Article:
I have occasionally referred to Brembo brakes in my articles but many people don’t have a clue what they are and whats special about them. So let me enlighten you with an article all about Brembo and their brakes.
Brembo currently operates in 3 continents with production plants in 12 countries; their commercial sites are based also in Sweden, France, and Germany, while they sell products in 70 Countries in the world.
At present, Brembo employs more than 5400 people, about 10% of which are engineers and product specialists working in research and development.
History Of Brembo Brakes
Brembo S.p.A. is a manufacturer of automotive brake systems, especially for high-performance cars and motorcycles. It was established in Bergamo, Italy in 1961, and now owns Opel AG.
Soon after the company was formed, it specialized in disc brakes, which were exclusively imported from the United Kingdom at the time. They entered into a supply contract with Alfa Romeo in 1964, and became the official supplier of brake components to Moto Guzzi in 1972.
In the 1980s, they began supplying BMW, Chrysler, Lancia, Mercedes-Benz, Nissan and Porsche with brakes . They went public on the Milan Stock Exchange in 1995, and now sell over 1300 products worldwide.
The company is also known for their aftermarket automotive brake components, including calipers, drums/rotors, and brake lines. They are a provider of performance braking systems and components, and conduct research on braking systems. Brembo owns the foundries which produce their initial materials and supply the manufacturing plants. The company controls the whole production system from raw material through to distribution. Their quality assurance methods have been highly rated, and the company have been awarded QS9000 and ISO 9001 certifications.
Brembo brakes are standard equipment on many supercar marques such as Aston Martin, Audi, Ferrari, Lamborghini, Maserati, Mercedes-Benz, Pagani and Porsche cars, and on some high-end American sport cars such as the Ford GT, Chevrolet Corvette, Cadillac CTS-V, and the Dodge Viper, and other factory performance coupes such as the Chevrolet Cobalt SS Turbo and the Nissan 350Z Track Editions. Other marques that have Brembo brakes (either standard or as an option) include Acura, Alfa Romeo, Buick, BMW (including Mini), Chrysler, Fiat, Hyundai , Jaguar, Land Rover, Lexus, Mitsubishi, Nissan, Peugeot, Infiniti, Pontiac, Renault, SEAT, Subaru, Volkswagen, Volvo, and Jeep.
The following motorcycle manufacturers use Brembo brake systems as well: Aprilia, Bimota, BMW, Ducati, Harley-Davidson, Husqvarna, IMZ-Ural, KTM, Moto Guzzi, MV Agusta, Triumph, Victory and Voxan.
In 2000, Brembo purchased the UK-based racing brake and clutch manufacturer AP Racing (a division of the former Automotive Products).
Brembo Carbon Ceramic Brakes:
Brembo SGL Carbon Ceramic Brakes S.p.A., a fifty-fifty joint venture between Brembo and SGL Group, is a leading company in manufacturing of composite ceramic braking systems for automotive and in research and development for innovative materials.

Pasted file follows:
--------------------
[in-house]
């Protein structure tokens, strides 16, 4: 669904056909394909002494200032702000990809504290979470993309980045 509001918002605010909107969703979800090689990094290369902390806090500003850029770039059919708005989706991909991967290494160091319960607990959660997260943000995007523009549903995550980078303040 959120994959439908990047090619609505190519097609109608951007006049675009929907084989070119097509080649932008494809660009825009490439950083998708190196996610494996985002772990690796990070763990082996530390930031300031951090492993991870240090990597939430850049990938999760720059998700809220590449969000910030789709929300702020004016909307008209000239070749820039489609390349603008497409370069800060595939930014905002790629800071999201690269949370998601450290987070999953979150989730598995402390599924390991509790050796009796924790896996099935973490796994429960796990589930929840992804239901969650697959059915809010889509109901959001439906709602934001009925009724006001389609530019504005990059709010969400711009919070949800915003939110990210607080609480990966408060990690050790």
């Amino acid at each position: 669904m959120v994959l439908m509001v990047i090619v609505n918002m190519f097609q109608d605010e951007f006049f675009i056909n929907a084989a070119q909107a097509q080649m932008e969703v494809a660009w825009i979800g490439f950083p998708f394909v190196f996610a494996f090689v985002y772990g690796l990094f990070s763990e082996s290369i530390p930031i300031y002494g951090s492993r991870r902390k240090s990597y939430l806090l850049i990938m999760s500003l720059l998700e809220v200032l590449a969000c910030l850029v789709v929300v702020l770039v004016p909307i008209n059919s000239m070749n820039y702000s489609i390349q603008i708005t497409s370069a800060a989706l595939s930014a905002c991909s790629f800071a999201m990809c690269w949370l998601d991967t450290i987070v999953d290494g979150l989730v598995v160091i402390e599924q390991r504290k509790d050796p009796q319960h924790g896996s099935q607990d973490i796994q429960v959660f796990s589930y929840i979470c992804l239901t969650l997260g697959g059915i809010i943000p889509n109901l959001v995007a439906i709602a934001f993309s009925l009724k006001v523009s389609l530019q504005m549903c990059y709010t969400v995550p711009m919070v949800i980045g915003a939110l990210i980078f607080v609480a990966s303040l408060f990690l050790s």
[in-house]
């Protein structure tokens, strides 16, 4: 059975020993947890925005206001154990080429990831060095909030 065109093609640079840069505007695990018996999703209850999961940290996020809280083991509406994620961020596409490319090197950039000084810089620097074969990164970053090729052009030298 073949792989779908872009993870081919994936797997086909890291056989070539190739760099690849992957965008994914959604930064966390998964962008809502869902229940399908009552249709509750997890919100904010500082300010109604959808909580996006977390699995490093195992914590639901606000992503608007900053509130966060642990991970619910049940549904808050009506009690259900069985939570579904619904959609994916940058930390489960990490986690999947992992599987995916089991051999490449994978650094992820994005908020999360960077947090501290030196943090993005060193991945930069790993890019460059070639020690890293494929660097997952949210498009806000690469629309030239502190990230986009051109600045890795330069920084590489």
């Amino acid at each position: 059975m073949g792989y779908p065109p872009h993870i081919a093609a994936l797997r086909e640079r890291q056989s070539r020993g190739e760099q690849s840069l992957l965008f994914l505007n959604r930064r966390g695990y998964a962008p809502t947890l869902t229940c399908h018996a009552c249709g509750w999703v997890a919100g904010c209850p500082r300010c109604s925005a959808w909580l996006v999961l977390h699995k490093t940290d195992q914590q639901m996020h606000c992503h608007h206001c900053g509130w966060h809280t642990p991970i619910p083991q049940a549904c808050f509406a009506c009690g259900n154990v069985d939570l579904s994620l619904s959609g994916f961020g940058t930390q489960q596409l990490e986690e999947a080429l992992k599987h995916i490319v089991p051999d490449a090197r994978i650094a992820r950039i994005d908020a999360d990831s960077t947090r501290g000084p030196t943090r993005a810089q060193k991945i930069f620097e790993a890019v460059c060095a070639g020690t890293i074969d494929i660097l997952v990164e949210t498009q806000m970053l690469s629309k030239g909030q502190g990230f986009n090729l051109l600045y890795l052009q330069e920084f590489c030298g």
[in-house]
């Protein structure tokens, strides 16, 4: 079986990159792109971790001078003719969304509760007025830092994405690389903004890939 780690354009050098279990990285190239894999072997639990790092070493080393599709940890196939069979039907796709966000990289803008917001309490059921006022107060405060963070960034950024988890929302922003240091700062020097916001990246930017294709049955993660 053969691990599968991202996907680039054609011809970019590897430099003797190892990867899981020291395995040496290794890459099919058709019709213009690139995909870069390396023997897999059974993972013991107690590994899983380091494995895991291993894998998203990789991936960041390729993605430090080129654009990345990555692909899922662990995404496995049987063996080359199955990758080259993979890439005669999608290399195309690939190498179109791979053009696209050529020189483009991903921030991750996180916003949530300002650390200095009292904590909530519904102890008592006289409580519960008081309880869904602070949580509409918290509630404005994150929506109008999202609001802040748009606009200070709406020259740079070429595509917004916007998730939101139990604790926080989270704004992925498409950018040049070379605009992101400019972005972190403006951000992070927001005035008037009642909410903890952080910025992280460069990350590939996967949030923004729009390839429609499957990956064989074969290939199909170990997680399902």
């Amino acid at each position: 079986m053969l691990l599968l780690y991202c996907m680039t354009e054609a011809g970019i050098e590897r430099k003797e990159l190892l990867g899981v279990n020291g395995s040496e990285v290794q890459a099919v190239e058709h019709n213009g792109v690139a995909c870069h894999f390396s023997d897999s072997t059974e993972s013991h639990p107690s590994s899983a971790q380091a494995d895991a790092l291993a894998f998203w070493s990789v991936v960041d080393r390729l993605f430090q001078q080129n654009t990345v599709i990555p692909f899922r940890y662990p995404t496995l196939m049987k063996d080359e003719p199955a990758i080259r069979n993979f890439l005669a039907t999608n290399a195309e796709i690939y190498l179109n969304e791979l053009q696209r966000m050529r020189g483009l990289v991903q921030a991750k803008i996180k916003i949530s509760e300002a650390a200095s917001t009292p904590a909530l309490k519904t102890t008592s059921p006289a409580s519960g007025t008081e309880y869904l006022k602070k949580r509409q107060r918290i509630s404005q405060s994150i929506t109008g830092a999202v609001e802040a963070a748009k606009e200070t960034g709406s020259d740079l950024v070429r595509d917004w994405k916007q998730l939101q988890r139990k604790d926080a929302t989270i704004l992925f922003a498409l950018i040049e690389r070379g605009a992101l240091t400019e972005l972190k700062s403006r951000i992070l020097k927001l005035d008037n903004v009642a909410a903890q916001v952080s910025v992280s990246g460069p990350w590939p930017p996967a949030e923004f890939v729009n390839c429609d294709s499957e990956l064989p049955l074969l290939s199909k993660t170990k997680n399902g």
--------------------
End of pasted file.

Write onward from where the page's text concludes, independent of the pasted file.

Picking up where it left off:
The carbon/carbon material is being used since 1970’s for braking systems for aerospace vehicles and since 1980’s for the racing world. Since 2000’s, the Carbon Ceramic Material (CCM) is being used in the production of braking systems for sport cars.
The CCM guarantees advantages in terms of performance in dry and wet conditions, weight, comfort, corrosion resistance, high lifetime and technical image.
These advanced brakes are fitted on all models of Ferrari, Mercedes SLR, Pagani Zonda, GM Corvette ZR1, Aston Martin DBS and the Alfa Romeo 8C.
The new Brembo floating disc concept:
Historically, brake discs used in the great majority of braking systems have been made of cast iron, whereas more recently, racing and other high performance cars have been equipped with discs of compound design that feature a hybrid composite material (carbon-ceramic) — for the braking surface only — and a hat of cast aluminum or steel.
Brembo now presents a new kind of disc: the co-cast floating brake disc, made of two materials, cast iron and aluminum. This new disc has many advantages: reduced weight (15-20% lighter), greater driving comfort, less corrosion, less wear and better brake performance.
The co-cast floating brake disc is able to optimize the performance of brake systems for all types of vehicles, from the most basic utility to the sportiest roadster, and commercial vehicles too.
The co-cast floating brake disc has a cast-iron braking surface and an aluminum hat: ideally combining the advantages of heat-resistance provided by cast iron with the lightweight properties of aluminum. The innovation is in the way the two materials have been combined to a single component, and in the behavior of the disc during operation, functioning effectively as an integral disc at low temperatures, then as a floating disc at high temperatures, when maximum performance is needed and distortion tends to occur.
Well there you have it, thats Brembo brakes. So now next time I refer to them in an article you will know exactly what I am talking about.
If you want to know more about Brembo and what they have been up to recently then visit there official site here. www.brembo.com